Magical Ice Coloring

Mesmerize with melting ice and color mixing. Flex your child’s small motor and hand-eye coordination skills while introducing basic science.


This is messy fun! Because food coloring can stain hands and clothes, be sure to wear old clothes and protect your work surface. Check out our FAQ for easy cover-up tips.

MATERIALS - click to buy
  1. 3 glass or plastic eye droppers. We like to use disposable, plastic eyedroppers like these found on Amazon.
  2. 6 cubes of ice, more if desired. We prefer large, 2 inch square ice cubes from silicon trays like these because they provide a bigger surface for color mixing. But whatever ice you have on hand will do.
  3. Shallow dish or pan to hold the ice, clear or white in color. While we don't normally recommend glass, heavy, clear Pyrex baking pans like this make viewing from all sides possible. Dark colors aren't recommended. 
  4. 3 metal or plastic bowls such as these. We don’t recommend using glass with young ones.
  5. A small amount of water, about a ½ cup, per bowl
  6. Yellow, red, and blue liquid food coloring found here.
  1. Pour about a ½ cup of water in each of the 3 bowls.
  2. Put a few drops of each color of food coloring into each bowl until the color is the desired intensity. We prefer more intense colors, because it makes the effect on the ice more noticeable.
  3. Place the ice cubes in the shallow dish. Using a white container puts the focus on your colors.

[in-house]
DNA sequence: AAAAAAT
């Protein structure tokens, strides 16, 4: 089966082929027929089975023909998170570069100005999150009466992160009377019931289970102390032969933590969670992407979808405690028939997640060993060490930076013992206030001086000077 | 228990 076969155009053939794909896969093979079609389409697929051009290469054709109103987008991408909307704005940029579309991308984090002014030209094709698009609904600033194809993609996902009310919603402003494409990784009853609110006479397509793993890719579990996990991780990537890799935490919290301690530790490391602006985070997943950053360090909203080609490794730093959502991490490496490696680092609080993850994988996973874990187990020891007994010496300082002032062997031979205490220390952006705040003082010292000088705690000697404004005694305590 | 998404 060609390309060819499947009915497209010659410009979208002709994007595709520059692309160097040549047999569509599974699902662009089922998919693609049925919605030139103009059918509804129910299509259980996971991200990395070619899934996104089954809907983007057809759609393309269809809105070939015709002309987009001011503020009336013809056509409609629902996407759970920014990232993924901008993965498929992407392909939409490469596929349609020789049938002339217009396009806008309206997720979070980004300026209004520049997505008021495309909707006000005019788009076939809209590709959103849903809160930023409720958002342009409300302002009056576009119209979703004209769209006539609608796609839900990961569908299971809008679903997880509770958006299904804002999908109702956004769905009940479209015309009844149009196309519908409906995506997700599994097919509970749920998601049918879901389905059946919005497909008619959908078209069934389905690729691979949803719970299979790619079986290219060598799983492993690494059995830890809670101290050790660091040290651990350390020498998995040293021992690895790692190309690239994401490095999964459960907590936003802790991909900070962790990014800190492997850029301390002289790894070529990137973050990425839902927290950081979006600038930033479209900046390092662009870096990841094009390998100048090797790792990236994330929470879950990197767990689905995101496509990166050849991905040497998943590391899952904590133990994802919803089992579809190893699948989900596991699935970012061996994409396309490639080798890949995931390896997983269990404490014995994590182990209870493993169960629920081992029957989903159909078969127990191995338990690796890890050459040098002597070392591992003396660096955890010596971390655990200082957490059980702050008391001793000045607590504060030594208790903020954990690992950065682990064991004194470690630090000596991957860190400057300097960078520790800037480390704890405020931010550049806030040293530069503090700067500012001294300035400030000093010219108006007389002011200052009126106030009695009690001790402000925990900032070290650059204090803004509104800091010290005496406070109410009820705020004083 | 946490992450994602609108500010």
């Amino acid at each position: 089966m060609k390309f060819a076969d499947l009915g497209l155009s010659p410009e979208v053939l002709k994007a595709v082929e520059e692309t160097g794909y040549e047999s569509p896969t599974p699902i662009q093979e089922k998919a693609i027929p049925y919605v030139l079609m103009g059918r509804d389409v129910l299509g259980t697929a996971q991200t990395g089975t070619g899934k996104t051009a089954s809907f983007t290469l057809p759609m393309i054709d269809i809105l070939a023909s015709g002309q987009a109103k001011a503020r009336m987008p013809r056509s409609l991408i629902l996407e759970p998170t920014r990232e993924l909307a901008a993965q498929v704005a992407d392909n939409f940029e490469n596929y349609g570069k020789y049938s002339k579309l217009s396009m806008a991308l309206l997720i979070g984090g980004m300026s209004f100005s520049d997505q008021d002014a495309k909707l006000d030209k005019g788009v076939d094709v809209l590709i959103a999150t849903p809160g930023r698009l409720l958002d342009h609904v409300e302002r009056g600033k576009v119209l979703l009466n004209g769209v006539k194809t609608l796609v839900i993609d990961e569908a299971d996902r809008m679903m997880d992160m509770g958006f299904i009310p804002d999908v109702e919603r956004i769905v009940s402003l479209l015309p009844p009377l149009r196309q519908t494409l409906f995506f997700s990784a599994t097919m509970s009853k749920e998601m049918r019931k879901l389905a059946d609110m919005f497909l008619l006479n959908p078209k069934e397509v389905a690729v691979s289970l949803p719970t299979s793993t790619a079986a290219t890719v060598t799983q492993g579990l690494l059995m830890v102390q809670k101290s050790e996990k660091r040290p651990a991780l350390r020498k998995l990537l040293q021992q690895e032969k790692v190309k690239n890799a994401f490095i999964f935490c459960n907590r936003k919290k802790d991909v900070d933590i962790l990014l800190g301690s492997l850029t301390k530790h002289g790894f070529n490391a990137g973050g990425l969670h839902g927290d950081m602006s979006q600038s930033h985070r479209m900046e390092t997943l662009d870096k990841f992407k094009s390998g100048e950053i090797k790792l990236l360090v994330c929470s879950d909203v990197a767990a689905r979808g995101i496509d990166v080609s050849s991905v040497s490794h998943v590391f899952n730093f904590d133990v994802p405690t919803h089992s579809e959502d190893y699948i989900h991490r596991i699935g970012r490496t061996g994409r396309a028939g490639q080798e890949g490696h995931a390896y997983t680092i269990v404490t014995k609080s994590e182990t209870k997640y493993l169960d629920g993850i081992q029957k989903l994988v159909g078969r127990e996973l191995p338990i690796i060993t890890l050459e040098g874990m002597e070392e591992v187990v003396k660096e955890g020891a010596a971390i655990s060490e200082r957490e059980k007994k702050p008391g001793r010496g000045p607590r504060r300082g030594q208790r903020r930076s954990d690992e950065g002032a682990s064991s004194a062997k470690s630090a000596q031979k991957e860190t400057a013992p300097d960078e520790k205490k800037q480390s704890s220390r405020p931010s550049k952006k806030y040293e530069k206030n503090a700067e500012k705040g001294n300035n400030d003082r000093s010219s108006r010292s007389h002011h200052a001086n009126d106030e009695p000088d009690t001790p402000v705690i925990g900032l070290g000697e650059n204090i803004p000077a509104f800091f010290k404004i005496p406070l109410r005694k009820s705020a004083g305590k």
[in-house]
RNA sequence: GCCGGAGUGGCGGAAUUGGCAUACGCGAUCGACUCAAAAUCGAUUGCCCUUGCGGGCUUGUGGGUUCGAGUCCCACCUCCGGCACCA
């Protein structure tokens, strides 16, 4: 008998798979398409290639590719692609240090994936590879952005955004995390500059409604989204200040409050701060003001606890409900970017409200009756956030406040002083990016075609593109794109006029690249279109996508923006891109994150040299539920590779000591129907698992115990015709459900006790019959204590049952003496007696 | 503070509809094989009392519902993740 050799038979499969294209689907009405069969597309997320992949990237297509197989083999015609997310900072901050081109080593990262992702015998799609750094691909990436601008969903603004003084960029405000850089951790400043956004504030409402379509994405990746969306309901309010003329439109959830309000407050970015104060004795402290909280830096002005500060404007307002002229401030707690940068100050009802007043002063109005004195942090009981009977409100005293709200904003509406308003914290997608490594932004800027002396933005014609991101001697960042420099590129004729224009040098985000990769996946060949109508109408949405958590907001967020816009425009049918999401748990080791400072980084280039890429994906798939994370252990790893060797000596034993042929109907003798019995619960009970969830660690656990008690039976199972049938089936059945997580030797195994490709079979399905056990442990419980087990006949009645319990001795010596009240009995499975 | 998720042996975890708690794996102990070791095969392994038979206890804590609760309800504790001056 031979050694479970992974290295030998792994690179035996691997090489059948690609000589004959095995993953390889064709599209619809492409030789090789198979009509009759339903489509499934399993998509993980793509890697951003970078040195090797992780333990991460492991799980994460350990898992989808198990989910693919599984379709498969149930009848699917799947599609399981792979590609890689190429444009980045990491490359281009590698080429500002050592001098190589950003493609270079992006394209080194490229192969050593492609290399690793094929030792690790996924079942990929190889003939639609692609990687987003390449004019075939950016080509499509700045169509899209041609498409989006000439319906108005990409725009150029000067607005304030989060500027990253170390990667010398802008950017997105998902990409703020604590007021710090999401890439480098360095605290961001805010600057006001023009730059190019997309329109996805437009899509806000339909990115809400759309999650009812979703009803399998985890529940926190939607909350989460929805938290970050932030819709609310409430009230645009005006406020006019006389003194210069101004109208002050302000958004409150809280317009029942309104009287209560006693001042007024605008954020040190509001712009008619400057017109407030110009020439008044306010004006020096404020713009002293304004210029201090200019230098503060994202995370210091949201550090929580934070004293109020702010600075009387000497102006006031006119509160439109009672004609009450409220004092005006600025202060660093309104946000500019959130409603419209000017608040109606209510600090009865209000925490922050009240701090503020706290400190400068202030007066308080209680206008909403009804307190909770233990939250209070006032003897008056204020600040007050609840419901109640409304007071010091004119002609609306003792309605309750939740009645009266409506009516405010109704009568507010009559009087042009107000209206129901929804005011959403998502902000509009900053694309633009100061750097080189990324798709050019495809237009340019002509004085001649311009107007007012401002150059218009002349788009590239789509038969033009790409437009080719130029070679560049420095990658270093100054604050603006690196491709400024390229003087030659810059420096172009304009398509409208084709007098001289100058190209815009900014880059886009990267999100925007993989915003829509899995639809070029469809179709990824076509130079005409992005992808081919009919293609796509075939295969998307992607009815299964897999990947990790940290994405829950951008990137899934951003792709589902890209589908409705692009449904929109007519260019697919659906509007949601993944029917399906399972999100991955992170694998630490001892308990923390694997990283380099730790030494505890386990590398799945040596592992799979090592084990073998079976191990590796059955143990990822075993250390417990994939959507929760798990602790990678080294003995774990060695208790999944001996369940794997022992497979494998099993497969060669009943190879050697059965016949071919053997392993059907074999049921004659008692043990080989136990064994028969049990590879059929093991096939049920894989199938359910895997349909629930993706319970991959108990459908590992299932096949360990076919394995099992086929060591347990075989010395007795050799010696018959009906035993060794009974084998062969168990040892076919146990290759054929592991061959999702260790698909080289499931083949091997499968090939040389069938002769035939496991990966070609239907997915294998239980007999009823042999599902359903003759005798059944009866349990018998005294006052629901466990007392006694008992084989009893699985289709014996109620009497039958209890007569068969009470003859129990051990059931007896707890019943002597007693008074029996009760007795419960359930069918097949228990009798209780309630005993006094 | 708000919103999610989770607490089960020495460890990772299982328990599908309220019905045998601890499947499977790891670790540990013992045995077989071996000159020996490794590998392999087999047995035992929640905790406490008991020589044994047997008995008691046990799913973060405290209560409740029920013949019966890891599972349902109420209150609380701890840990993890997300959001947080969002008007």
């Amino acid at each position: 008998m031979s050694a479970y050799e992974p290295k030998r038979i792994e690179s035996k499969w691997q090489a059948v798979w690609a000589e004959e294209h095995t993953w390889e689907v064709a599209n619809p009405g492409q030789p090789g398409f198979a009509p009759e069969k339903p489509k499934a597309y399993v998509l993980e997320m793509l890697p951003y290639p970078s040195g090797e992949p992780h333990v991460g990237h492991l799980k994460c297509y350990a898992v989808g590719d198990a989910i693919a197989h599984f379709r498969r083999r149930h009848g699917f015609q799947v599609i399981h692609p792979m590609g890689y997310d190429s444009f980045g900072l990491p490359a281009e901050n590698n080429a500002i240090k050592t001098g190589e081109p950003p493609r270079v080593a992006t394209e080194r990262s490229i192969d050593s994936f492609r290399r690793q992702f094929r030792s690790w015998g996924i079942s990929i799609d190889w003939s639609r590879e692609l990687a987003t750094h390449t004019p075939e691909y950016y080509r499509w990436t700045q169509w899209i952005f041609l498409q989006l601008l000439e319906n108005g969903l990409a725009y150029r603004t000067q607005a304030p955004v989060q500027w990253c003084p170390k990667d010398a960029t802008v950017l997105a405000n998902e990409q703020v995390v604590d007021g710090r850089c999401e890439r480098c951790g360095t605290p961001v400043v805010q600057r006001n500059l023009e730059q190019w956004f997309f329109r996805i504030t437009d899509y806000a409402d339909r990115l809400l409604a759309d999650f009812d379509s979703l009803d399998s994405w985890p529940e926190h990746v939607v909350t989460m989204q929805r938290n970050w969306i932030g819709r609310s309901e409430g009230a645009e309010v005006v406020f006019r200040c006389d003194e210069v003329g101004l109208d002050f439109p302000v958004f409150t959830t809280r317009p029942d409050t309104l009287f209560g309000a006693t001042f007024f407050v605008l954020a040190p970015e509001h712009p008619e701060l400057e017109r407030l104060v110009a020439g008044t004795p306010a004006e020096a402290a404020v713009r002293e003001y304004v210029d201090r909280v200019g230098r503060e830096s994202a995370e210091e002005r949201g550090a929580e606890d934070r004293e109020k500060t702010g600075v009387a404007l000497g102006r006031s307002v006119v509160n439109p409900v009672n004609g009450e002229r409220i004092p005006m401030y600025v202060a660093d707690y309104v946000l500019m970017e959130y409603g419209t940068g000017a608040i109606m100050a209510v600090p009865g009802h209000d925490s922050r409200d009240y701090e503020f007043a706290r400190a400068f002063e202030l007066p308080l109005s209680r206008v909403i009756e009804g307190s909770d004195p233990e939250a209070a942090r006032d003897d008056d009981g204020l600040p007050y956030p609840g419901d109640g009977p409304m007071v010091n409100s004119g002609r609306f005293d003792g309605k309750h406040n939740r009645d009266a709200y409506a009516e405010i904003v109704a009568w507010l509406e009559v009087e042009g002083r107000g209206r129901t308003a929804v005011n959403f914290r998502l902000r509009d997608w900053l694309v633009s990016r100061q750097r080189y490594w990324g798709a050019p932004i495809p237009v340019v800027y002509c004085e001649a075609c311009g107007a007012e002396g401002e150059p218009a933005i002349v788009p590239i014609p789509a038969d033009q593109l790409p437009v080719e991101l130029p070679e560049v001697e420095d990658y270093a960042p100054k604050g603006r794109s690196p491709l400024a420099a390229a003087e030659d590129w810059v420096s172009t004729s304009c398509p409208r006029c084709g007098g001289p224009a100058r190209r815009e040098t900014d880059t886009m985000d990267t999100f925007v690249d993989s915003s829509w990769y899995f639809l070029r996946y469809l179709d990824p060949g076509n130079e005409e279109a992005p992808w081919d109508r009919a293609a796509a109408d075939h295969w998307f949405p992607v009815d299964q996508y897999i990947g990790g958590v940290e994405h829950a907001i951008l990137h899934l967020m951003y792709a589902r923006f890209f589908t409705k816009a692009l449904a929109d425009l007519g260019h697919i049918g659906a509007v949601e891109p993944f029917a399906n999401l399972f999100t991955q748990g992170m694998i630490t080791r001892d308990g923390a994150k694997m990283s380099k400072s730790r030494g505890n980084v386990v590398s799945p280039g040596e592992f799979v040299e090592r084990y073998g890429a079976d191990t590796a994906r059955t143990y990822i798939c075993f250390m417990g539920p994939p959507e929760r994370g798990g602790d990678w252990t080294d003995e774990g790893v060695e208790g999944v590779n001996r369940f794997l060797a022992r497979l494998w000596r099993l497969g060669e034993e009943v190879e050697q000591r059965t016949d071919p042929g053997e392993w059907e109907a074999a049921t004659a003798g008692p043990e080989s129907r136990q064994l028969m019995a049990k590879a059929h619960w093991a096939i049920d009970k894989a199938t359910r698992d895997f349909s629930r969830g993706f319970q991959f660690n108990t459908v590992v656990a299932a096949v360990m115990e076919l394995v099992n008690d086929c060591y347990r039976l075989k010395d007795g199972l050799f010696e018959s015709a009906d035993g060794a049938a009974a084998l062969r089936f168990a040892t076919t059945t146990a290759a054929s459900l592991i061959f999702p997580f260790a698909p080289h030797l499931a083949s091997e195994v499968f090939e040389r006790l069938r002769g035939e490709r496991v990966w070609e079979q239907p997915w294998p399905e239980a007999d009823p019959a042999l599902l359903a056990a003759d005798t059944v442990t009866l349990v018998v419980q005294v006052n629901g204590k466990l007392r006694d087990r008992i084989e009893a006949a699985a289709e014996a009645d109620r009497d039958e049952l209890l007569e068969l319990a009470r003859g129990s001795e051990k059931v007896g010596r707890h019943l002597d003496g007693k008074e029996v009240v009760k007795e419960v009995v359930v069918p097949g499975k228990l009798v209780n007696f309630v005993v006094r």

4. Skilly Spark: Discuss primary colors (red, yellow, blue) and how these 3 colors can be used to make all of the other colors in the rainbow:
    • Blue + Red = Purple
    • Blue + Yellow = Green
    • Red + Yellow = Orange
  5. Show your child how to use an eye dropper to pick up some colored water and dribble it on an ice cube.  
  6. Let’s say they choose red. Now watch and talk about how the red water reacts and how it makes designs on the ice.
  7. Then have your child drip a different color water on that same ice cube.  Let’s say they try blue.
  8. When the child is done experimenting with these 2 colors, give all primary combinations a go.
  9. Now let them mix all of the different colors on the ice to see what happens. (Spoiler alert! Brown happens-- but let them find out for themselves.)
  10. As you experiment, all the ice will begin to melt. Take time to talk about the science of melting; how our indoor temperature is above 32 degrees fahrenheit, the point where freezing happens.
Keep the fun going
  • Primary and beyond! Dribble and combine some of the new colors you’ve made on another piece of ice.
  • Don't waste a drop, use your melted ice water to create more-- try using it in our Kitchen Science activities right here.